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Kero Fichter 15 February 2024
min Read22 December 2020
American-born Andrea Fraser is a leading performance artist of her generation (born 1965), best known for her work on institutional critique. She came to fame during the late 1980s and early 1990s, with her unique performances enacting various museum roles to comment on the elitism of the art gallery setting. Her brand of institutional critique impressed audiences for its wit and satirical content that questioned the modern-day museum’s function with its self-imposed hierarchy. Considered to be her most well-known and perhaps even most notoriously associated with the artist, Museum Highlights: A Gallery Talk sees Fraser act as a snobby and hilarious museum guide as she gives a tour of the Philadelphia Museum of Art.
With a career spanning over thirty years, Andrea Fraser stands as one of the beacons of performance art and institutional critique. Having attended New York University and the School for Visual Arts, her career first began with her writing art criticism, with this style of analysis later being incorporated into her performance art pieces. Museum Highlights stands as her most famous performance, however, later pieces such as Little Frank and His Carp (2001) and Projection (2008) also gained immense popularity through Fraser’s unique brand of mimicry and satire to comment on the institution of the museum.
In her most famous performance to date, Museum Highlights: A Gallery Talk (1989), Fraser takes on the role of a museum docent called Jane Castleton who leads a tour around the Philadelphia Museum of Art. Alongside the conventional elements of a museum tour, Castleton begins to express her thoughts on various other elements of the gallery, such as the men’s toilets and the reception area. Also, at sporadic points throughout the tour, she gives her opinions on political and sociological ideas, much to the amazement of her audience. Furthermore, she also gives her opinions on broader social and political ideas with great passion and force. In this sense, she uses her role as an artist to highlight how the museum docent has power over the audience, in having the knowledge of the museum or gallery setting and being able to control the narrative the audience is subject to.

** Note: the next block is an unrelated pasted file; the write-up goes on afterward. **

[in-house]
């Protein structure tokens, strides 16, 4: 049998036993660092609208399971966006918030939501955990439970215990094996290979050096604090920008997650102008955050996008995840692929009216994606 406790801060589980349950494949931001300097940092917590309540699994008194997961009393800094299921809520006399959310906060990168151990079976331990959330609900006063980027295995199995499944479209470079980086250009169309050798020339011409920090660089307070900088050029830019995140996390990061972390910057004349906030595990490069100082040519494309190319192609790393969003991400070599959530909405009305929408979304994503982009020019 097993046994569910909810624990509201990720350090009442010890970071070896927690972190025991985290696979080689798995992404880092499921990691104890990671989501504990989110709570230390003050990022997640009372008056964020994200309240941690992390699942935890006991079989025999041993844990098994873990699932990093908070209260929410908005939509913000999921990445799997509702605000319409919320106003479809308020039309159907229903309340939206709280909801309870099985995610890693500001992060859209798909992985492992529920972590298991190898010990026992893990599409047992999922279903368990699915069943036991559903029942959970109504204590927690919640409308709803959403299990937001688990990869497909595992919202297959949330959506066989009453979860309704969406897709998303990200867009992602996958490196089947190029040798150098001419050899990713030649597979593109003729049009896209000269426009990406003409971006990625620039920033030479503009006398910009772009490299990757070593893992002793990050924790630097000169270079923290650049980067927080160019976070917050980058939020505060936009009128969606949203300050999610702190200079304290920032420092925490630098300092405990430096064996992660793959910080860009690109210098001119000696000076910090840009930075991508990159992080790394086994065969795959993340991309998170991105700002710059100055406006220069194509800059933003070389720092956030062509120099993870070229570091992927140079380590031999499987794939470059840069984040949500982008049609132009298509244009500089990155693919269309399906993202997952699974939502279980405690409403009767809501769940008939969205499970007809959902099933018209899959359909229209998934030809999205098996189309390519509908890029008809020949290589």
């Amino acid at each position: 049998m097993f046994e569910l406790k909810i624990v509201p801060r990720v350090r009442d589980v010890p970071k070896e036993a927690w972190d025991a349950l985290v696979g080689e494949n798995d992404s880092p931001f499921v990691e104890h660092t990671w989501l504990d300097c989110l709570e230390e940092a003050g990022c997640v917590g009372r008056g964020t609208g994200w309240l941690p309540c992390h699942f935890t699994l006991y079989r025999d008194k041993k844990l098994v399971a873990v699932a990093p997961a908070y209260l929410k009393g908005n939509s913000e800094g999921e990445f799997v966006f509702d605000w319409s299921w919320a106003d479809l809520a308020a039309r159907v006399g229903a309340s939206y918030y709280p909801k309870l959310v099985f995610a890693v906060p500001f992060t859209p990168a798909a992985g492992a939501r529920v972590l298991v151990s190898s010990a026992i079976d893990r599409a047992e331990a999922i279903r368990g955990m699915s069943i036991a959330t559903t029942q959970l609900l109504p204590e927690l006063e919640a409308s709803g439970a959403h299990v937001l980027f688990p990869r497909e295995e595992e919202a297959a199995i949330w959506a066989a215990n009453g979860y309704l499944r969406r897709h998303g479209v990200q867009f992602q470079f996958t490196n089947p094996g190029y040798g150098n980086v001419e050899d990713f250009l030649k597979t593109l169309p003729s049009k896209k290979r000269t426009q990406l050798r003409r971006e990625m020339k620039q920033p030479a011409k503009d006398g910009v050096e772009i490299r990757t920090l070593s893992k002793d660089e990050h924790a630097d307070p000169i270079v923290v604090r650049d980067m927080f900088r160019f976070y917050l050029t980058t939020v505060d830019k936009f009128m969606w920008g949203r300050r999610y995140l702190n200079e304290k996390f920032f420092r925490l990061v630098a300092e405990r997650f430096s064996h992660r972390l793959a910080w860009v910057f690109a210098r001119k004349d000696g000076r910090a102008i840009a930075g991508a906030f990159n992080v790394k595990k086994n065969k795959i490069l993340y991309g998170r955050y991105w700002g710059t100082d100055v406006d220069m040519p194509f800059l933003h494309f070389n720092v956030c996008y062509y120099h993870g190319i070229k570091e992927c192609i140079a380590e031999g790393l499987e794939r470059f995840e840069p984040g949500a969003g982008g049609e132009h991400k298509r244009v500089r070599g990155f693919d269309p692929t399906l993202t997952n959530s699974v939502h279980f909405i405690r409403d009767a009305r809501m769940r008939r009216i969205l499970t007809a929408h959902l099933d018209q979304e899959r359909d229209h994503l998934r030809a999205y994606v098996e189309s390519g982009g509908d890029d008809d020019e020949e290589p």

As Jane Castleton, she calls herself ‘a guest’, ‘a volunteer’ and ‘an artist’, presenting herself as a humorous satire of the stereotypical museum docent. Fraser uses this satire to interfere with one of the museum’s inherent functions: to inform and present itself as a sacred space of higher learning. Her employment of flamboyant language when describing the museum’s toilets undercuts the supposed sanctity of the museum space, as considered by critic Carol Duncan to be a ‘ritual setting’.
For Fraser, the audience is integral to her work just as much as it is to the museum itself. As she states about her role as Castleton ‘she is the museum’s representative, and her function is, quite simply, to tell visitors what the museum wants – that is, to tell them what they can give to satisfy the museum.’
She often does this by incorporating and inhabiting the social role she sets out to critique, in this case, a highly educated and upper-class docent. During her performance, she tells the audience “And for those who have not yet cultivated a taste, the museum will provide a ‘training in taste“. This quote emphasizes the common notion that only ‘cultured’ individuals can truly appreciate the fine art on display in museums, showing the museum’s subliminal discrimination against the working class. In addition to discussing the importance of the audience, she promotes the concept of there being an ideal audience with art historian Alexander Alberro explaining ‘she analyses the type of viewer the museum produces and the process of identification that artists embody’.
In a recent interview in 2019 to mark the thirtieth anniversary of Museum Highlights, Fraser recounts that:
“One of the fundamental premises of institutional critique as I understand it is that the effectiveness of critique is always limited to a particular moment of intervention.”
Andrea Fraser, in Follow the money, 2019, ArtReview.
Indeed, this critique of the art museum setting remains relevant today (31 years later) due to the lack of structural change in the hierarchy of the museum.
Andrea Fraser captures the essence of 20th-century institutional critique through her performance as the enigmatic Jane Castleton. While she confused and confounded her audience, she was able to cause a rift in contemporary theories surrounding the hierarchy of the art museum and the power associated with these institutions. This dialogue created between art institutions, the artist, and the viewer continue to perpetuate works of institutional critique, even to this day.
Isabella Hill is an MA History of Art student at the University of Birmingham, having completed her BA in History of Art and English at the University of Nottingham. She has a profound love for the Pre-Raphaelite Brotherhood, Surrealism and works of institutional critique.
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